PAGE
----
Corpun file 16789
Times of Swaziland, 11 October 2005
Mhlatane students made to dig trees
By Musa Nhleko
PIGG'S PEAK - Some of the six students of Mhlatane High School captured uprooting trees as punishment for their antics. (Pic : Albert Masango)
PIGGS PEAK – As if to directly challenge the recently
launched Save the Children Swaziland programme of ending corporal
punishment in the country six students are presently digging
trees at Mhlatane High School.
According to sources close to the matter two female students
and six boys doing Form IV and Form V respectively were punished
for being suspected of drinking alcohol after school on their way
to their respective homes two weeks ago.
This resulted in the school having them dig up tree stumps within
the school as punishment.
Two of the girls that formed part of the punished students
were released back to class last Wednesday and the ones presently
serving the punishment are the boys.
One other girl who is said to have misbehaved at the girls hostel
was found scrubbing a hard surface in the school, with her bare
knees on the concrete ground.
The source said the students were suspected to have gone drinking
by the boarding master after they had been instructed to take
invitation cards for the speech and prize-giving day to their
The students are said to have organised a kombi to ferry them to
their respective homes and it is said that after they had left,
the boarding master later asked other students if the students
that were in the kombi were drinking alcohol.
“The following Monday all the students who were in the kombi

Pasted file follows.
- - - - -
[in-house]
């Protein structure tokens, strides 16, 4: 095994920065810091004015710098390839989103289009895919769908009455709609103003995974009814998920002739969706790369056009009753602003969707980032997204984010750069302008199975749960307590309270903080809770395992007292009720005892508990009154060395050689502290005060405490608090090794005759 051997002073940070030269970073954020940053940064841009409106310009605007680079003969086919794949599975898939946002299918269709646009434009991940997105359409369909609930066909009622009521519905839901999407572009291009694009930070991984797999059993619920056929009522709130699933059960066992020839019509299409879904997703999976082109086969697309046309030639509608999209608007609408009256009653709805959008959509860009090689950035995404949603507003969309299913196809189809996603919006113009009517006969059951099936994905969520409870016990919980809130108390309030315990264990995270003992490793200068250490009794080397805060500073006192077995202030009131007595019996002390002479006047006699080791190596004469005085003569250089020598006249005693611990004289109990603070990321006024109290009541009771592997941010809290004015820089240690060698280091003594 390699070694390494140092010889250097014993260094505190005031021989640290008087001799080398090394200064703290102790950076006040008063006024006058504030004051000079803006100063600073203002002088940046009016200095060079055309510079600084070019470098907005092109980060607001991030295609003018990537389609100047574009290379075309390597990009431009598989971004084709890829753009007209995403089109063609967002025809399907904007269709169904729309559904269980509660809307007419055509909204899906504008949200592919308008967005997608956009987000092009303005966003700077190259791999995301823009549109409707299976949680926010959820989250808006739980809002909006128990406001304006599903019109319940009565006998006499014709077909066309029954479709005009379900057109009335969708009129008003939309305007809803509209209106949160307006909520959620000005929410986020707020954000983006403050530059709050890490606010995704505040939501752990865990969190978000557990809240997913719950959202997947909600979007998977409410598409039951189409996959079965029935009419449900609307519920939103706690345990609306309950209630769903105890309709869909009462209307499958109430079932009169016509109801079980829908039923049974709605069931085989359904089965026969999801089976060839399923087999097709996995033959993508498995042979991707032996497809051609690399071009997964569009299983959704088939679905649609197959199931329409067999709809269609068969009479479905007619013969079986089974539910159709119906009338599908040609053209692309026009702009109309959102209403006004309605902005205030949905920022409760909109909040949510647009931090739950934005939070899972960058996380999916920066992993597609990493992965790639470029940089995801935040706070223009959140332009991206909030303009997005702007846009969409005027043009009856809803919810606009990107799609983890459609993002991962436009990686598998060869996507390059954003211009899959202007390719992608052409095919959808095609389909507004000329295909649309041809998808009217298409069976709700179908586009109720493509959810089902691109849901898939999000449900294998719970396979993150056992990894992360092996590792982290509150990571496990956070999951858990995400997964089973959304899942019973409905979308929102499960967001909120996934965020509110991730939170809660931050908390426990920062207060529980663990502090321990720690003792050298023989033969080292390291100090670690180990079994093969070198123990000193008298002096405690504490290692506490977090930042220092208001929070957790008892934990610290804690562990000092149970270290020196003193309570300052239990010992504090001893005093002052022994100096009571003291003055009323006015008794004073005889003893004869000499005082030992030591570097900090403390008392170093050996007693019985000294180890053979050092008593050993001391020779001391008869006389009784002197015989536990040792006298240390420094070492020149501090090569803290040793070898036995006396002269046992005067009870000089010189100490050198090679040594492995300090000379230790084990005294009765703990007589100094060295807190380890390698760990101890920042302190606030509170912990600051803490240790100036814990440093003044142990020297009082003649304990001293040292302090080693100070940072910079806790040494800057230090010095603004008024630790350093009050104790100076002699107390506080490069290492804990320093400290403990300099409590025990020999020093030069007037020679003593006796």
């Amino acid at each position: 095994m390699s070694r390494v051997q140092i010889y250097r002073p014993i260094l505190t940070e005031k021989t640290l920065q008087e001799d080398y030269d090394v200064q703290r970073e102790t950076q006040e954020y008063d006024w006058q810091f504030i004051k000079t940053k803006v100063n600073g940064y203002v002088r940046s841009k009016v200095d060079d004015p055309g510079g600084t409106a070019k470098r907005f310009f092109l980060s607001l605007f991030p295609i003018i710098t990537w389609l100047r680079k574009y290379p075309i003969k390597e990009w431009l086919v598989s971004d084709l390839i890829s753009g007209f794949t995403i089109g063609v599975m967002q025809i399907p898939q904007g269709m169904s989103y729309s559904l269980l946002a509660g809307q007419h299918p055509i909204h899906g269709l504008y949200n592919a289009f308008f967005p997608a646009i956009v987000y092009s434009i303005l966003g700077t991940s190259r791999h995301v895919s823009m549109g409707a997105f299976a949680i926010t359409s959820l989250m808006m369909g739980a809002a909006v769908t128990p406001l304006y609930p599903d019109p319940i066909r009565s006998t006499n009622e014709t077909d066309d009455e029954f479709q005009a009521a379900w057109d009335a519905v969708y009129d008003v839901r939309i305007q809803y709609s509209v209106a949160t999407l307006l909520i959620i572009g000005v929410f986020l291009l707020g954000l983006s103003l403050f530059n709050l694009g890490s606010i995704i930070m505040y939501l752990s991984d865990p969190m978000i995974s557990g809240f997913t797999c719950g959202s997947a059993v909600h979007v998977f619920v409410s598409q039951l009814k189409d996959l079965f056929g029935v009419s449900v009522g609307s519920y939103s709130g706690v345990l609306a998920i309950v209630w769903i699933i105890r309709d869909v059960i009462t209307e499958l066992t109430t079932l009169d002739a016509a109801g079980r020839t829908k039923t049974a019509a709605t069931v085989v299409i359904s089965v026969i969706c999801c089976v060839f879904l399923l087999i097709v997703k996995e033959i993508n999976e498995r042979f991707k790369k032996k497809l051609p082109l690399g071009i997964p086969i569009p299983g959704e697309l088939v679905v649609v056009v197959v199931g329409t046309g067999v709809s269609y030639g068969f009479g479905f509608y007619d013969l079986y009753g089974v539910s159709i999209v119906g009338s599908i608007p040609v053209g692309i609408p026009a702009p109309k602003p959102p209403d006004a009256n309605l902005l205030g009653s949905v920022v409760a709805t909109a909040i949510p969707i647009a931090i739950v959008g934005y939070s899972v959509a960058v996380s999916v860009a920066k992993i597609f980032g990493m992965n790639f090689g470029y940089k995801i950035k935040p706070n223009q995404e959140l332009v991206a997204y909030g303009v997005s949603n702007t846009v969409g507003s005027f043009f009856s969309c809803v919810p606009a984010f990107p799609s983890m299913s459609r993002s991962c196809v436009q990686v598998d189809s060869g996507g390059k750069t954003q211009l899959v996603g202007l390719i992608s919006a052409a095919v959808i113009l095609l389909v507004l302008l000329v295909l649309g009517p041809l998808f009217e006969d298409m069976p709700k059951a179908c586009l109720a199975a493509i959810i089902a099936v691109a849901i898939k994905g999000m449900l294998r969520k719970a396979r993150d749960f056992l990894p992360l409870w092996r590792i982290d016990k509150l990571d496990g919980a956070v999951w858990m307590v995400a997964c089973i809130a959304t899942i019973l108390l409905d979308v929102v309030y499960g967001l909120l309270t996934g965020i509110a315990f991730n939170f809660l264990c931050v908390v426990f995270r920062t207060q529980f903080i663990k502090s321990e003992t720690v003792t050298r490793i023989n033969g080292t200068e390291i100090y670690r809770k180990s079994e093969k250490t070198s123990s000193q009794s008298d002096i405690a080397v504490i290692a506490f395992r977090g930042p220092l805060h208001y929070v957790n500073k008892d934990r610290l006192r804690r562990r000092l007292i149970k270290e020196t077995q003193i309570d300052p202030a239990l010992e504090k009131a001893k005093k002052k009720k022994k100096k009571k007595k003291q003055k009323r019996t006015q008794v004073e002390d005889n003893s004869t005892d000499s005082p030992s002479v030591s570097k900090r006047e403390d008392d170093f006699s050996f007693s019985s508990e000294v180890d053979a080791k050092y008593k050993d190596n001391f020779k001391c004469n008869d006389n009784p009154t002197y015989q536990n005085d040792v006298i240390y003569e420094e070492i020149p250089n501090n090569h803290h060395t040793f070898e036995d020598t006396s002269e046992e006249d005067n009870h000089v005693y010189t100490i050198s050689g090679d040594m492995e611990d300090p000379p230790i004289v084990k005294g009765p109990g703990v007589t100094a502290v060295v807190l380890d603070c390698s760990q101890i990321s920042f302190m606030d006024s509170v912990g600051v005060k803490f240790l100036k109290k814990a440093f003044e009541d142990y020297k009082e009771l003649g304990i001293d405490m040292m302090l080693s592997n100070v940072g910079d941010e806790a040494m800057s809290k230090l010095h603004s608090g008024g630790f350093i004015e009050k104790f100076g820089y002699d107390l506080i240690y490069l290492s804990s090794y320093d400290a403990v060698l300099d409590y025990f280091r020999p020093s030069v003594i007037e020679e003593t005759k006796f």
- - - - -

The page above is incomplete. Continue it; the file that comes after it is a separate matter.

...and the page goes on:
were called and were punished by three teachers who are in the
“They were beaten on their hands and later sent out to dig a
number of trees that the head teacher had earlier on pointed out
that he wanted removed. He did not say how these trees should be
removed until the male students were punished to dig them
out,” said the source.
The six boys have been left to dig more than six trees in the
schoolyard and have been able to dig out three trees so far.
“They have been told that they should not return to until
they finish digging up the trees,” said the source.
The school Head Teacher, Simeon Makhubu, did not want to comment
on the issue and instead said, “You people from the Times do
not do not like to see me working in the best interest of the
Save the Children – Swaziland Information Officer
Elizabeth Kgololo said, “It is a pity that recently in this
country, we did a research on corporal punishment and after that
we trained teachers and career guidance teachers on issues
surrounding corporal punishment.
If what you have just told me is true this is totally not
“My plea would be for head teachers to follow the laid
down rules when applying corporal punishment to scholars.
“This is a challenge to us and I think we have to engage the
school you have mentioned to alternative ways of
discipline,” she said.